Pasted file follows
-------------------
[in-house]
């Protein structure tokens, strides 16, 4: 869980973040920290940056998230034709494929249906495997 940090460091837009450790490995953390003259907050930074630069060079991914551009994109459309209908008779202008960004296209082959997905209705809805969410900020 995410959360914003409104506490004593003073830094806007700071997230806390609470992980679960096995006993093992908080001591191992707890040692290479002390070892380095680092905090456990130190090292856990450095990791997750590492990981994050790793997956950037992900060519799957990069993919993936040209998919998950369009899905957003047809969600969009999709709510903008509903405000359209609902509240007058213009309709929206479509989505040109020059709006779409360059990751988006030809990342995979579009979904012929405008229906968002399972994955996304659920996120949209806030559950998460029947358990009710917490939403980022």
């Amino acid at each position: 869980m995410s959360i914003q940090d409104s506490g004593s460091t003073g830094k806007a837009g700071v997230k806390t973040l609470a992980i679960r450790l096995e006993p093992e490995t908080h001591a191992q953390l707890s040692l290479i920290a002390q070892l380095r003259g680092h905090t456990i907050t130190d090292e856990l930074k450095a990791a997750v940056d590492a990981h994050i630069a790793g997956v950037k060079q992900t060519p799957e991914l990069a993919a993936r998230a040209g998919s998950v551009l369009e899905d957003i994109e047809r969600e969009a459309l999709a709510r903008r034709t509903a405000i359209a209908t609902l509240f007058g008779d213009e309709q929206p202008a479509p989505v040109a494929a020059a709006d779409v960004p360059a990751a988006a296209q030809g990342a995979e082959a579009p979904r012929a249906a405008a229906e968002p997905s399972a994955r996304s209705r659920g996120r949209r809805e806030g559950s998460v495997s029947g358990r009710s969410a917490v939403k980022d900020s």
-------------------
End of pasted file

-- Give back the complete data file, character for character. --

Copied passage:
[in-house]
């Protein structure tokens, strides 16, 4: 869980973040920290940056998230034709494929249906495997 940090460091837009450790490995953390003259907050930074630069060079991914551009994109459309209908008779202008960004296209082959997905209705809805969410900020 995410959360914003409104506490004593003073830094806007700071997230806390609470992980679960096995006993093992908080001591191992707890040692290479002390070892380095680092905090456990130190090292856990450095990791997750590492990981994050790793997956950037992900060519799957990069993919993936040209998919998950369009899905957003047809969600969009999709709510903008509903405000359209609902509240007058213009309709929206479509989505040109020059709006779409360059990751988006030809990342995979579009979904012929405008229906968002399972994955996304659920996120949209806030559950998460029947358990009710917490939403980022």
């Amino acid at each position: 869980m995410s959360i914003q940090d409104s506490g004593s460091t003073g830094k806007a837009g700071v997230k806390t973040l609470a992980i679960r450790l096995e006993p093992e490995t908080h001591a191992q953390l707890s040692l290479i920290a002390q070892l380095r003259g680092h905090t456990i907050t130190d090292e856990l930074k450095a990791a997750v940056d590492a990981h994050i630069a790793g997956v950037k060079q992900t060519p799957e991914l990069a993919a993936r998230a040209g998919s998950v551009l369009e899905d957003i994109e047809r969600e969009a459309l999709a709510r903008r034709t509903a405000i359209a209908t609902l509240f007058g008779d213009e309709q929206p202008a479509p989505v040109a494929a020059a709006d779409v960004p360059a990751a988006a296209q030809g990342a995979e082959a579009p979904r012929a249906a405008a229906e968002p997905s399972a994955r996304s209705r659920g996120r949209r809805e806030g559950s998460v495997s029947g358990r009710s969410a917490v939403k980022d900020s």